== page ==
Let each man seek another's wealth. (I Cor. 6:10)
It was late autumn. A dreary wind carried itself over deserted fields, howled, and tore into the streets of the untidy village of Pilayev, standing solitary upon an immense expanse of steppe, the constant scattering of rain caused a gray twilight to hang in the air. Evening had not yet fallen when a funeral procession stretched its melancholy way through the village; a poor widow was being laid to rest, leaving behind three unfortunate orphans.
Behind the coffin walked a few of the village inhabitants, all were poor and elderly. Of the well-to-do there was only Terenty Znachkov, an old friend of the deceased one's late husband. With the children in tow, they walked alone, sad and pensive, All pitied the poor Anfisa who not once within memory had ever met with happiness or joy in her life, She was beaten by her parents, though they didn't mean to be cruel; and later, when she got married, there seemed to be constant want; soon her husband died and poverty came even closer, followed by a grievous illness.
The lid of the coffin was nailed shut and the coffin lowered into the grave. They began to cover it over with earth and, as if with one accord, they all let out with a great sob. The quiet weeping which seized these gray, coarse villagers agreed entirely with the piteous funeral setting, the woeful appearance of the neglected cemetery, and the sad, abandoned fields which lay under a dark, heavy mist. It seemed as if life itself was weeping over one of its daughters, weeping without any desire to be stilled, for such was the lot of all its children.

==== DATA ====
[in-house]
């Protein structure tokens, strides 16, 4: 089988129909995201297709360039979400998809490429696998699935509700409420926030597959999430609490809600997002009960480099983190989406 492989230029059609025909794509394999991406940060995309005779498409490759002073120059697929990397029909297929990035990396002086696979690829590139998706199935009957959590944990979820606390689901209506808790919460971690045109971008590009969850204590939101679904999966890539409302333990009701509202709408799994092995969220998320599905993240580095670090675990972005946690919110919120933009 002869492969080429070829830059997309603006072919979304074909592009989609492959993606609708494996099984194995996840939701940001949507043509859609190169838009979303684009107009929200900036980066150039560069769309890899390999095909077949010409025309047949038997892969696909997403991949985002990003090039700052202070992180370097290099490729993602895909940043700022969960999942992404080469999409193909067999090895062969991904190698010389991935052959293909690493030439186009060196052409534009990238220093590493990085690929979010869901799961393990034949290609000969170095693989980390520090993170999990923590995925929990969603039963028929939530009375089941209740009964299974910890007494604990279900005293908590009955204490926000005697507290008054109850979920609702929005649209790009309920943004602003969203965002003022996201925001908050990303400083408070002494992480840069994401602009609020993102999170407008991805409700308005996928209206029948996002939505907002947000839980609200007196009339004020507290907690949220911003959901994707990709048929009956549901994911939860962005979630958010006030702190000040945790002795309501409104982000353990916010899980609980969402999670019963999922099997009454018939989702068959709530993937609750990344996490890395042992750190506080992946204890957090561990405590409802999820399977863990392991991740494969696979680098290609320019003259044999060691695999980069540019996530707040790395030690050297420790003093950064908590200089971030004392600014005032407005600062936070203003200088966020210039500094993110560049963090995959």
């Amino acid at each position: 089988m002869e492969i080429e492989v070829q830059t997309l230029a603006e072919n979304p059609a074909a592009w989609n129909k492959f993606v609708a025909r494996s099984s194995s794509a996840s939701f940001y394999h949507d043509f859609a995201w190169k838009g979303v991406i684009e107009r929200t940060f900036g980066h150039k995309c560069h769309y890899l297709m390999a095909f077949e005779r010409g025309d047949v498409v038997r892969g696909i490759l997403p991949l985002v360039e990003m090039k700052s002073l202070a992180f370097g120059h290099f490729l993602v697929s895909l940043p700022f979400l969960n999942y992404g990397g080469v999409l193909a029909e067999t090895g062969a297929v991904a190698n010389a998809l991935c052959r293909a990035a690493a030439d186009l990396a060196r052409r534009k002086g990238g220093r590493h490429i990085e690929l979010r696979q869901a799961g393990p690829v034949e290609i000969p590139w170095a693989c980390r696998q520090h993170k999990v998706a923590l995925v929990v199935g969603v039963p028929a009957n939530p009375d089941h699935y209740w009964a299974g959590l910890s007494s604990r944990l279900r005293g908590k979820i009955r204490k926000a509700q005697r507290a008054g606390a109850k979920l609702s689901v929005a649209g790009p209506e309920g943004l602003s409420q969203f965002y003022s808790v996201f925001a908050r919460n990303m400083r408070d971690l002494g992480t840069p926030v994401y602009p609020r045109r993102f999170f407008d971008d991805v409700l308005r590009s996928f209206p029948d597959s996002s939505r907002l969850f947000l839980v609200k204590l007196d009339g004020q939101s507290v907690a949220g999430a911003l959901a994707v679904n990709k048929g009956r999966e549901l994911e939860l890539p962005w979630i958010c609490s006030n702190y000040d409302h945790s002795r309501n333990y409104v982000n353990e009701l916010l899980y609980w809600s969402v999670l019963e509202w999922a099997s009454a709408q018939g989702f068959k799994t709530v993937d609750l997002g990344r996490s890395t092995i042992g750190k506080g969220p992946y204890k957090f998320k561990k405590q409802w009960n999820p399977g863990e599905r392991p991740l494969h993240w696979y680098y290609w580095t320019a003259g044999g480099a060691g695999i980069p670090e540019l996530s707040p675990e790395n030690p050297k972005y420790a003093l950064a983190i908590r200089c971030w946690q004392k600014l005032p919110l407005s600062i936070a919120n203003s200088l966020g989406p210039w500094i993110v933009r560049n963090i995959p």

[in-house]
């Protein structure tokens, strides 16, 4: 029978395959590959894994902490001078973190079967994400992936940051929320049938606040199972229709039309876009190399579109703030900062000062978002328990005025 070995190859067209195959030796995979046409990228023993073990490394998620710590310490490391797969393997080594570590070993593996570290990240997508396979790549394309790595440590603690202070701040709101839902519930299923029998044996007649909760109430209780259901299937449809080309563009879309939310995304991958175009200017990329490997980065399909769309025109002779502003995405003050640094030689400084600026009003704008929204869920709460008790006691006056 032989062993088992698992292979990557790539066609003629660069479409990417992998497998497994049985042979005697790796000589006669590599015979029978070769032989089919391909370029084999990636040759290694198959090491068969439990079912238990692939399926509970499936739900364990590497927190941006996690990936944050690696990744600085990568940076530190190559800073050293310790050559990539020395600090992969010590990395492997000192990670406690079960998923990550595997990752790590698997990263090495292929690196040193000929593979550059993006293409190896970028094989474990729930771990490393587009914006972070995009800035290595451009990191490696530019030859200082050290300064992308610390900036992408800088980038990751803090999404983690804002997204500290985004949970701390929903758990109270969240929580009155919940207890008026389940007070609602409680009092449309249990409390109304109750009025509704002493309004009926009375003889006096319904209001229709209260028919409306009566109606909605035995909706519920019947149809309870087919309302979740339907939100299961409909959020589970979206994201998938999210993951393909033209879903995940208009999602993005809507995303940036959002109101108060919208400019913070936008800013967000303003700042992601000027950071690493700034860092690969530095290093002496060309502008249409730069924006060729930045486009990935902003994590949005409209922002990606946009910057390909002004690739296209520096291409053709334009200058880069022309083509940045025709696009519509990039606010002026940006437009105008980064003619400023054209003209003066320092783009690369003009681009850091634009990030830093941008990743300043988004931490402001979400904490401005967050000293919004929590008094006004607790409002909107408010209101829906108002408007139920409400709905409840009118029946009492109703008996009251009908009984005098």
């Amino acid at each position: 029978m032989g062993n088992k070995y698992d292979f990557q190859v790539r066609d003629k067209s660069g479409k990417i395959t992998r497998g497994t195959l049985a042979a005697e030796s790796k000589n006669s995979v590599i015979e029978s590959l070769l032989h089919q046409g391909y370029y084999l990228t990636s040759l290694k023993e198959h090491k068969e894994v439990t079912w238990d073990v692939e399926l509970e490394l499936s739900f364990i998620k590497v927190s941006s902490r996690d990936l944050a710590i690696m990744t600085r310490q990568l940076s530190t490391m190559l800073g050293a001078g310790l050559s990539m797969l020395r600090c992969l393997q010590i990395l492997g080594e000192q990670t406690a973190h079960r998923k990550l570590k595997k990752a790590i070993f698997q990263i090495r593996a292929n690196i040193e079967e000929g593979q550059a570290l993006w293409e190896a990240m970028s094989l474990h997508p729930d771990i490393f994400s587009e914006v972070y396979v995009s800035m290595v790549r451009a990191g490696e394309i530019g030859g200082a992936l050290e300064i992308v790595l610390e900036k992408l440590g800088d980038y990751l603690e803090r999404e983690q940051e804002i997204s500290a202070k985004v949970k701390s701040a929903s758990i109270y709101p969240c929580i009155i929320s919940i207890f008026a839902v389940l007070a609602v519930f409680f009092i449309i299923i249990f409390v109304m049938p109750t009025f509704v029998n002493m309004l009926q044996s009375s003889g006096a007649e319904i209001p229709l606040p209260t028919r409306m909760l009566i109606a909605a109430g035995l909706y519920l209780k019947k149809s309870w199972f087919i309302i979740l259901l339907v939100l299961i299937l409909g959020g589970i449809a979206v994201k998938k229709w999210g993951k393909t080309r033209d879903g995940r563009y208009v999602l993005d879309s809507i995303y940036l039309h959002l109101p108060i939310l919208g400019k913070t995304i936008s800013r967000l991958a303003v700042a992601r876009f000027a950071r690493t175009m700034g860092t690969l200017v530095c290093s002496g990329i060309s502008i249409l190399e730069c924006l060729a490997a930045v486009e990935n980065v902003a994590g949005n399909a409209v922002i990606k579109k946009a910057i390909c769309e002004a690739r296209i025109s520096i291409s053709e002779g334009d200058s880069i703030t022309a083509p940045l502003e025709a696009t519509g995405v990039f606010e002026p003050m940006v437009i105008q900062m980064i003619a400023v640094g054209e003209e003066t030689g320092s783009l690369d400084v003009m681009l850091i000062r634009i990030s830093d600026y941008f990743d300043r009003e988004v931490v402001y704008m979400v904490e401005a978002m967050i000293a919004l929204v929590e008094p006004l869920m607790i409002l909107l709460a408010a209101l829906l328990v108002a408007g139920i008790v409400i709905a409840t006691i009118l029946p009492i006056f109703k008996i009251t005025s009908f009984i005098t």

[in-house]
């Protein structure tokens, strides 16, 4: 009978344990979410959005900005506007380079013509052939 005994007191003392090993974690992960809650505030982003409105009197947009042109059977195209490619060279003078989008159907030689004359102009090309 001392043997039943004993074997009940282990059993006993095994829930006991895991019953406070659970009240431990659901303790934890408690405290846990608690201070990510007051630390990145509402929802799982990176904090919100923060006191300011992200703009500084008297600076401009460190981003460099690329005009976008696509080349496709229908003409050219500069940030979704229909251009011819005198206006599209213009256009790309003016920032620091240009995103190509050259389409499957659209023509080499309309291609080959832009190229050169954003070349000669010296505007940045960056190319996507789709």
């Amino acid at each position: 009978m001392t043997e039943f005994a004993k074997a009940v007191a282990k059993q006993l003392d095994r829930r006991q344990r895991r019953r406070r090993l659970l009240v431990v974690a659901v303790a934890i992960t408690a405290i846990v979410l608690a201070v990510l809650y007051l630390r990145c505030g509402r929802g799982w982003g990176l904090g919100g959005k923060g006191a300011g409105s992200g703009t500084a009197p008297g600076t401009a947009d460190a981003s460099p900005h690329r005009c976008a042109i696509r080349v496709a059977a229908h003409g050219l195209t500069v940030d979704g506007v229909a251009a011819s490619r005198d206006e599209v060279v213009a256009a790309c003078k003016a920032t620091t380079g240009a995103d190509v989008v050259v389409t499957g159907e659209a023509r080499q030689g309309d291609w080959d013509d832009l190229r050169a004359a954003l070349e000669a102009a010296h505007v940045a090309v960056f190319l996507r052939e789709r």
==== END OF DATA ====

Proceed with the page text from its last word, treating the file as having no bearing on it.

They were preparing to disperse. But at this moment the elderly Fr. Audrey looked sternly at his parishioners: "What about the orphans?" It must be decided here at the grave; that will be more compassionate; if it's left until later nothing will come of it, you'll see."
Voices were heard, but the tone was one of hesitation. "The problem is..." No one came forward with a definite proposal.
"I would take them all to live with me," said Fr. Andrey, sensing the general unwillingness. "I thought of this earlier. But you know very well that I'm all alone and there's no one to look out for me. Who then will look out for the children? It's time Petya went to school, and Masha too; as for little Fedya, he's a handful. Who of you, Orthodox Christians, will give them a home? The others will help out as they are able, I myself am ready to provide half their support."